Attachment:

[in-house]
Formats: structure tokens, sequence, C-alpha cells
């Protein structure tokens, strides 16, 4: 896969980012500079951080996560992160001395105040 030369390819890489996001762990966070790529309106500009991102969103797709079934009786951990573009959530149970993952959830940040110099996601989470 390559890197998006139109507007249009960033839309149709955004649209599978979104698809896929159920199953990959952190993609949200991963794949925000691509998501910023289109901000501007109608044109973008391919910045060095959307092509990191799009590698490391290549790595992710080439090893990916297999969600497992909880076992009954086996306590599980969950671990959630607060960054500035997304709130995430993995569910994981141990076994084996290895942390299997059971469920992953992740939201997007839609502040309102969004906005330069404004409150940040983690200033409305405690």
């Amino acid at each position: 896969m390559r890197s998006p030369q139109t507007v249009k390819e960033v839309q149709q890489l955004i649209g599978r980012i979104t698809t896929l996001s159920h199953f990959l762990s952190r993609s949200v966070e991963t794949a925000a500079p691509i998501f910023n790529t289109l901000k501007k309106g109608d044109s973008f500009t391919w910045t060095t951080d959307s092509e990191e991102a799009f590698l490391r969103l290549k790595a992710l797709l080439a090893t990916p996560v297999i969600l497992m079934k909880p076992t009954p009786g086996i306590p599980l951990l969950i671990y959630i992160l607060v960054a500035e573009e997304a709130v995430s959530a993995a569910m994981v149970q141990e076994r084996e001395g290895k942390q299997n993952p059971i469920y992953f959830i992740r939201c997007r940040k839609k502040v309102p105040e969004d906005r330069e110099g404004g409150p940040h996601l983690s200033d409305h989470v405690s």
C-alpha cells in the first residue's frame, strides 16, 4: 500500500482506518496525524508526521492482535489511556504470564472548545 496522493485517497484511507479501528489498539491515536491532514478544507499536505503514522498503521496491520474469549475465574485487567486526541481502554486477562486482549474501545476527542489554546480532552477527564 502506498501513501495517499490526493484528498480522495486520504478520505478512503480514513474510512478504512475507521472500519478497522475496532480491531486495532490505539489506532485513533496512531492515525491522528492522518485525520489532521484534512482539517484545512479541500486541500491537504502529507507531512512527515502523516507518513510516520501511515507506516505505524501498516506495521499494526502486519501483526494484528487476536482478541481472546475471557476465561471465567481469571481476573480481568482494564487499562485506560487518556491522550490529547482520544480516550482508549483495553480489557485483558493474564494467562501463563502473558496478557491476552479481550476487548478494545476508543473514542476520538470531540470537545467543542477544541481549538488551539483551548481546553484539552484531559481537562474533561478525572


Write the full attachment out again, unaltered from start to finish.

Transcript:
[in-house]
Formats: structure tokens, sequence, C-alpha cells
């Protein structure tokens, strides 16, 4: 896969980012500079951080996560992160001395105040 030369390819890489996001762990966070790529309106500009991102969103797709079934009786951990573009959530149970993952959830940040110099996601989470 390559890197998006139109507007249009960033839309149709955004649209599978979104698809896929159920199953990959952190993609949200991963794949925000691509998501910023289109901000501007109608044109973008391919910045060095959307092509990191799009590698490391290549790595992710080439090893990916297999969600497992909880076992009954086996306590599980969950671990959630607060960054500035997304709130995430993995569910994981141990076994084996290895942390299997059971469920992953992740939201997007839609502040309102969004906005330069404004409150940040983690200033409305405690």
């Amino acid at each position: 896969m390559r890197s998006p030369q139109t507007v249009k390819e960033v839309q149709q890489l955004i649209g599978r980012i979104t698809t896929l996001s159920h199953f990959l762990s952190r993609s949200v966070e991963t794949a925000a500079p691509i998501f910023n790529t289109l901000k501007k309106g109608d044109s973008f500009t391919w910045t060095t951080d959307s092509e990191e991102a799009f590698l490391r969103l290549k790595a992710l797709l080439a090893t990916p996560v297999i969600l497992m079934k909880p076992t009954p009786g086996i306590p599980l951990l969950i671990y959630i992160l607060v960054a500035e573009e997304a709130v995430s959530a993995a569910m994981v149970q141990e076994r084996e001395g290895k942390q299997n993952p059971i469920y992953f959830i992740r939201c997007r940040k839609k502040v309102p105040e969004d906005r330069e110099g404004g409150p940040h996601l983690s200033d409305h989470v405690s």
C-alpha cells in the first residue's frame, strides 16, 4: 500500500482506518496525524508526521492482535489511556504470564472548545 496522493485517497484511507479501528489498539491515536491532514478544507499536505503514522498503521496491520474469549475465574485487567486526541481502554486477562486482549474501545476527542489554546480532552477527564 502506498501513501495517499490526493484528498480522495486520504478520505478512503480514513474510512478504512475507521472500519478497522475496532480491531486495532490505539489506532485513533496512531492515525491522528492522518485525520489532521484534512482539517484545512479541500486541500491537504502529507507531512512527515502523516507518513510516520501511515507506516505505524501498516506495521499494526502486519501483526494484528487476536482478541481472546475471557476465561471465567481469571481476573480481568482494564487499562485506560487518556491522550490529547482520544480516550482508549483495553480489557485483558493474564494467562501463563502473558496478557491476552479481550476487548478494545476508543473514542476520538470531540470537545467543542477544541481549538488551539483551548481546553484539552484531559481537562474533561478525572